The 100km-long Cañón del Colca is set among high volcanoes (6613m-high Coropuna and 6310m-high Ampato are the tallest) and ranges from 1000m to more than 3000m in depth. For years there was raging controversy over whether or not this was the world’s deepest canyon at 3191m, but recently it ranked a close second to neighboring Cañón del Cotahuasi, which is just over 150m deeper.

Amazingly, both canyons are more than twice as deep as the Grand Canyon in the USA.

Despite its depth, the Cañón del Colca is geologically young. The Río Colca has cut into beds of mainly volcanic rocks, which were deposited less than 100 million years ago along the line of a major fault in the earth’s crust. The climate is cool and dry on the plateau and slopes high above the Río Colca. The Colca Canyon is also synonym for extensive biodiversity, with an incredible flora and fauna. This special characteristic of the canyon occurs because Peru is located in the subtropical area of South America and it has a rugged geography, in addition, ocean currents and the air mass movements, create an incomparable ecological, climatic and geological variety.
This is a the reason of the importance of conserving the ecosystems that keep alive the variety of animals and plants that this canyon has, a true natural wonder.

The canyon is home to the Andean Condor (Vultur gryphus), a species that has seen worldwide effort to preserve it. The condors can be seen at close range as they fly past the canyon walls, and are the region's most popular attraction. 'Cruz del Condor' is a popular tourist stop to view the condors, an overlook where condors soar gracefully on thermals of warm air rising from the canyon. The condors are best seen in the early morning and late afternoon when they are hunting. At this point the canyon floor is 3,960 feet (1,200 m). Also Viscachas (burrowing rodents closely related to chinchillas) are also common around the canyon rim, darting furtively among the rocks. Cacti dot many slopes and, if they’re in flower, you may be lucky enough to see tiny nectar-eating birds braving the spines to feed. In the depths of the canyon it can be almost tropical, with palm trees, ferns and even orchids in some isolated areas.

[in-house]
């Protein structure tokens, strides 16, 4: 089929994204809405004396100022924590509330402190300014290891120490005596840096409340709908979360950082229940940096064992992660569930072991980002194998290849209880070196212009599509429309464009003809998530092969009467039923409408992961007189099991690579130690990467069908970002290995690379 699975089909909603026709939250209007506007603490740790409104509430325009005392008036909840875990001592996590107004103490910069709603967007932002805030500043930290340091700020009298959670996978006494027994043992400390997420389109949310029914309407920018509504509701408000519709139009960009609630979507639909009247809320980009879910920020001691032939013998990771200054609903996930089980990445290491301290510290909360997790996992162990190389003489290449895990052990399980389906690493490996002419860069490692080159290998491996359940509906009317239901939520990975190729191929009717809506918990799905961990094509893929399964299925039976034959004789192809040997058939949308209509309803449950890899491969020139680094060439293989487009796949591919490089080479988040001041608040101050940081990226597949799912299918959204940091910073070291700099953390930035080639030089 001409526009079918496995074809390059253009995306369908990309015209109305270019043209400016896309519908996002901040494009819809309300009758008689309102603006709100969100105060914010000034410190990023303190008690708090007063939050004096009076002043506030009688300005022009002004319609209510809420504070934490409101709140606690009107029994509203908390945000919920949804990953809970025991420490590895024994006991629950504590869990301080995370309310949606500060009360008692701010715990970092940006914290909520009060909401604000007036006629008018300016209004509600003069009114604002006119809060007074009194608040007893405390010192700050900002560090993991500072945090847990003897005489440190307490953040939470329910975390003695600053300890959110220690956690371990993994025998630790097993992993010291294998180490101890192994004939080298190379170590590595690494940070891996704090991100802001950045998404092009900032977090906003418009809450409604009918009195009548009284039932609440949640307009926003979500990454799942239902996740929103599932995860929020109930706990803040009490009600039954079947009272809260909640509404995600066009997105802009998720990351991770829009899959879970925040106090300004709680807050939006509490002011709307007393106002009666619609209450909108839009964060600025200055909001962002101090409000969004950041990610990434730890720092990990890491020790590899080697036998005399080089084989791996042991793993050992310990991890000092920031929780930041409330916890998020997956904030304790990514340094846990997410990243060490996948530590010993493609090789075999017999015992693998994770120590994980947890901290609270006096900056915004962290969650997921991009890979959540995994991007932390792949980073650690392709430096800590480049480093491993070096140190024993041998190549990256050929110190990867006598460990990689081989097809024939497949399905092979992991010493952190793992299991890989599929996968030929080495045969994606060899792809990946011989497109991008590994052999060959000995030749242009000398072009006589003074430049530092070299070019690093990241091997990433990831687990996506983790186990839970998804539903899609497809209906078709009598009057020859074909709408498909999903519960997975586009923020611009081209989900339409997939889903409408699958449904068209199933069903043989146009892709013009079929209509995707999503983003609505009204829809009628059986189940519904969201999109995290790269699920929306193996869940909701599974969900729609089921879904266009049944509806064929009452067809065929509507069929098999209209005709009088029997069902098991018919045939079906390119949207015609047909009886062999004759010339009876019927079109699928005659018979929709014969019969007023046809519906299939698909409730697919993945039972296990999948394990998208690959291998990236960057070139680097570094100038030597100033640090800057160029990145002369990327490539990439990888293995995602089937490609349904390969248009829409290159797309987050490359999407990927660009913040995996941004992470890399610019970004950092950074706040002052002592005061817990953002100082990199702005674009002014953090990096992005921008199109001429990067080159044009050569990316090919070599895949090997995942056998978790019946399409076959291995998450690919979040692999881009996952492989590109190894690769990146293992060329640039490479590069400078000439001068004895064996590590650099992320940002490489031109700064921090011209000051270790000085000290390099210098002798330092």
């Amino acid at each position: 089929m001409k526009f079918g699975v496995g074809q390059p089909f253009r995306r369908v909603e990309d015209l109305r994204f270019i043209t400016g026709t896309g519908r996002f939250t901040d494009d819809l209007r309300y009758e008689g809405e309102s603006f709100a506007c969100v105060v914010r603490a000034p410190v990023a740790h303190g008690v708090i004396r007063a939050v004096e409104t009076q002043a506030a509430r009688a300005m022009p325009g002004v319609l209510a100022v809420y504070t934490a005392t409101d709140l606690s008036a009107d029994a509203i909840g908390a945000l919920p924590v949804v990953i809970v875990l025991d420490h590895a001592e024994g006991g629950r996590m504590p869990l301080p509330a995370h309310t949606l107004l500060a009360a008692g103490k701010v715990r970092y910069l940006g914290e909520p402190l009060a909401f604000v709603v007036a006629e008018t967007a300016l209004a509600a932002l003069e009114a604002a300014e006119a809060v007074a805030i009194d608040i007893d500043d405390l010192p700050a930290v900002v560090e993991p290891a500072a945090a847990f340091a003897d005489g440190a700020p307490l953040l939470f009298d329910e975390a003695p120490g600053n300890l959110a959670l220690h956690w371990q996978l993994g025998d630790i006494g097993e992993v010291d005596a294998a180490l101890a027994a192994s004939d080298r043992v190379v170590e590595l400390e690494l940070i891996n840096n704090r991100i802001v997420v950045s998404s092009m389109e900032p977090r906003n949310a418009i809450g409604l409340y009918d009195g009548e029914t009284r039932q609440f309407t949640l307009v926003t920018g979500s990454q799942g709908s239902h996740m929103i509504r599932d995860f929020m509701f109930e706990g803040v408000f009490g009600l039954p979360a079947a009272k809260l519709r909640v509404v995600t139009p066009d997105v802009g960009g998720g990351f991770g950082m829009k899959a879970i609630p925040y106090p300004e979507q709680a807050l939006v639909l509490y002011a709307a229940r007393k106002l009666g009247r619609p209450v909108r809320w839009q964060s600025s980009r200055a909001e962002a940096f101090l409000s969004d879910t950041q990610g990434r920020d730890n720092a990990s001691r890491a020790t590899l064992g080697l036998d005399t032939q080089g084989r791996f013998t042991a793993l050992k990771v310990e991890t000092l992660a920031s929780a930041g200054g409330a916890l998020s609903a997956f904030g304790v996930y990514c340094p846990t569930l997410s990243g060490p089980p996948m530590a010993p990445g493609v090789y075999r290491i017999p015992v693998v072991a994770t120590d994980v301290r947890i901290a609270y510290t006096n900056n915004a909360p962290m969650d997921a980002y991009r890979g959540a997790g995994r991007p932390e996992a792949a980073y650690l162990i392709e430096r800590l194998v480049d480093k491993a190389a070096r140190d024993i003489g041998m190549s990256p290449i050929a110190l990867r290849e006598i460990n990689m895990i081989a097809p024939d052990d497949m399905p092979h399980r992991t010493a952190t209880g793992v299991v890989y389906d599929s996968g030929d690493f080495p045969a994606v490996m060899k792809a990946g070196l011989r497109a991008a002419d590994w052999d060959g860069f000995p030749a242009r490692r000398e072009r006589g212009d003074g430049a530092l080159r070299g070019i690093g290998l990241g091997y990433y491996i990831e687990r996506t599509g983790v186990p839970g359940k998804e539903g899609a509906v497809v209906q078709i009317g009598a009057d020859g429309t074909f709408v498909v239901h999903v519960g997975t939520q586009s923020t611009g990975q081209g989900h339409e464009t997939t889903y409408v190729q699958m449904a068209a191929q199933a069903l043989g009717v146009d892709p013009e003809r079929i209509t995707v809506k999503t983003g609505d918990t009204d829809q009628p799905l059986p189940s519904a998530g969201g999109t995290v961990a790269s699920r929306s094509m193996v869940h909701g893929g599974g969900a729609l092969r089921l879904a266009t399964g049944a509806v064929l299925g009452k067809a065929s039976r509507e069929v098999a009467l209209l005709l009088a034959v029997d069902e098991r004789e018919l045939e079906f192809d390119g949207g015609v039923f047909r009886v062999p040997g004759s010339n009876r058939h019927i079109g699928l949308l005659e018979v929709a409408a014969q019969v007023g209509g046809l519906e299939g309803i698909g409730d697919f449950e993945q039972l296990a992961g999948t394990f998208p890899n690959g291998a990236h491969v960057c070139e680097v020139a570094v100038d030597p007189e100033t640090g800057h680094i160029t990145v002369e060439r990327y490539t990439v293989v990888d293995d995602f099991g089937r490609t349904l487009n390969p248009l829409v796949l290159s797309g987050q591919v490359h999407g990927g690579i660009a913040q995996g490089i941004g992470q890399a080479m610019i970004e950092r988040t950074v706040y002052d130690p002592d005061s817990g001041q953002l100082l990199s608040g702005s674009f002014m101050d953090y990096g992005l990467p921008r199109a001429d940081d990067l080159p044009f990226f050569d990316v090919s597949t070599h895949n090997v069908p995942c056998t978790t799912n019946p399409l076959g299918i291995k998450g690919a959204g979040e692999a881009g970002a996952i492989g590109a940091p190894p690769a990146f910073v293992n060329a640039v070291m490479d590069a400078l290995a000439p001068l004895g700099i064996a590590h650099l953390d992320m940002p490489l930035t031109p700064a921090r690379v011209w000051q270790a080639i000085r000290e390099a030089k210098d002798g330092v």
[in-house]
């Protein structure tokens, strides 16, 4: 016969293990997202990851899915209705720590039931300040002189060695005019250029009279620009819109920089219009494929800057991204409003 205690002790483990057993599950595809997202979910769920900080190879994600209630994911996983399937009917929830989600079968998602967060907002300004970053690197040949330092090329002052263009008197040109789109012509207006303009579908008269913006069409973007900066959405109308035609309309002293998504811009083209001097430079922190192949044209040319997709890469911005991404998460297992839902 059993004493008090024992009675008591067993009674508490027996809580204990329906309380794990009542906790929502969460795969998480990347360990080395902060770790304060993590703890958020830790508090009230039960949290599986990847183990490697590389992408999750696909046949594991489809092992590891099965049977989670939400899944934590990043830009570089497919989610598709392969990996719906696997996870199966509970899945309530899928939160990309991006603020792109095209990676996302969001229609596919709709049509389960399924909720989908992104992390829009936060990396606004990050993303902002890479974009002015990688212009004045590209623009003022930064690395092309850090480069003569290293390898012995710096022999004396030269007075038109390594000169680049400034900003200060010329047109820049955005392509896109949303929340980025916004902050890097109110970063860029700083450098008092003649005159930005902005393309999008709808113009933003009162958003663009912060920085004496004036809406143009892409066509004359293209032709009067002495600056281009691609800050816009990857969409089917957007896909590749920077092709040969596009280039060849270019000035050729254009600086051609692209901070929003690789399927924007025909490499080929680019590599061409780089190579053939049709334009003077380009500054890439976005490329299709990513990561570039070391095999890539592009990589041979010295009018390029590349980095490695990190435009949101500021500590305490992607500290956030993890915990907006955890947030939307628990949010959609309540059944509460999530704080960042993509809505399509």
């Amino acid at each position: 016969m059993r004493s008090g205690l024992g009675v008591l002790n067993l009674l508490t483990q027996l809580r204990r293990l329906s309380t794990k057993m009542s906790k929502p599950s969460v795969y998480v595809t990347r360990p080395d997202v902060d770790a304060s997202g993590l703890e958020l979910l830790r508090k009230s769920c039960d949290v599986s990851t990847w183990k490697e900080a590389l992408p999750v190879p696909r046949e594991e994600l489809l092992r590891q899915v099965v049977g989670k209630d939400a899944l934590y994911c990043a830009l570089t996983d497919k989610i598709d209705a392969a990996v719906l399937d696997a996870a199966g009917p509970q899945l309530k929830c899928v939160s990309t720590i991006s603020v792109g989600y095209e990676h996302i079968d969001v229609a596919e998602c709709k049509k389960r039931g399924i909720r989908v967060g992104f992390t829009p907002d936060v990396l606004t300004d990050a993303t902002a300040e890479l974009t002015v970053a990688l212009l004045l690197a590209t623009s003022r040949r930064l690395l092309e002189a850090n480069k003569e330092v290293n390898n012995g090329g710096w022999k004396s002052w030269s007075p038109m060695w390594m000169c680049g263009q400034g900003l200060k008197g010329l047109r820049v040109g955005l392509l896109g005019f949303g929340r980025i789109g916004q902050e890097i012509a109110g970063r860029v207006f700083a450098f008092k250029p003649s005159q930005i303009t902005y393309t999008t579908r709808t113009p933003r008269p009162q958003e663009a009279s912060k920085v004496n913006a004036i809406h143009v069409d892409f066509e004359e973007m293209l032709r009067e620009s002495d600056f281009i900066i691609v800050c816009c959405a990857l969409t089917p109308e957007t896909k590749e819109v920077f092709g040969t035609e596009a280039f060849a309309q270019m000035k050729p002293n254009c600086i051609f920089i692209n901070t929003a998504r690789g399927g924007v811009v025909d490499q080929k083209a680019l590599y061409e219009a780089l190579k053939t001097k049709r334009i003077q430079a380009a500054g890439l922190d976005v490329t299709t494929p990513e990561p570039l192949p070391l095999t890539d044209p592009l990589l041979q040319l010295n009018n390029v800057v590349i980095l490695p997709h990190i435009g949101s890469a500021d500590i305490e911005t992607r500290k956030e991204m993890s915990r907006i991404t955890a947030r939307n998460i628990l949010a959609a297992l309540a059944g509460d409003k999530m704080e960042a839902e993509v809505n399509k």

The La Calera natural hot springs are located at Chivay, the biggest town in the Colca Canyon. But you can also enjoy  others hots springs with less visitors  in other towns such as Yanque and Coporaque.

Festivals throughout the year, including the Wititi festival in Chivay, (December 8–11) are a high light. The Wititi has been declared the dance most representative of the Arequipa region, and named as a "cultural heritage" of Peru.
The Colca valley is also well known for two forms of crafts: goods knitted from 100% baby alpaca fiber (hats, gloves, etc.), and a unique form of embroidery that adorns skirts (polleras), hats, vests, and other items of daily wear and use. The local people (especially the women) are known for their highly decorative traditional clothing. The women’s dresses and jackets are intricately embroidered, and their hats are distinctive.
In the Chivay area at the east end of the canyon, the white hats are usually woven from straw and are embellished with lace, sequins and medallions. At the west end of the canyon, the hats are of cotton and are painstakingly embroidered. The women don’t particularly enjoy being photographed, so always ask permission. And those who pose for photographs expect a tip.

Activities include:
Fauna and Flora observations,  Hiking, short walks, mountain biking, trekking, rafting, horseback riding, fishing, and sightseeing.

Organized tours to this destination have daily departures. It is a destination for all type of travelers, from those who are looking for some relaxing days with luxury service (hotels 4* and 5 *),   adventure lovers (because of the many activities that here can be done);  classic travelers and family tours  (organized tours with visit to all highlights, and family  experiences with locals)  to  low budget travelers.

Fuente: Wikipedia, Lonely Travel, Promperu.

colca1

Check Our FeedVisit Us On FacebookVisit Us On YoutubeVisit Us On TwitterVisit Us On Linkedin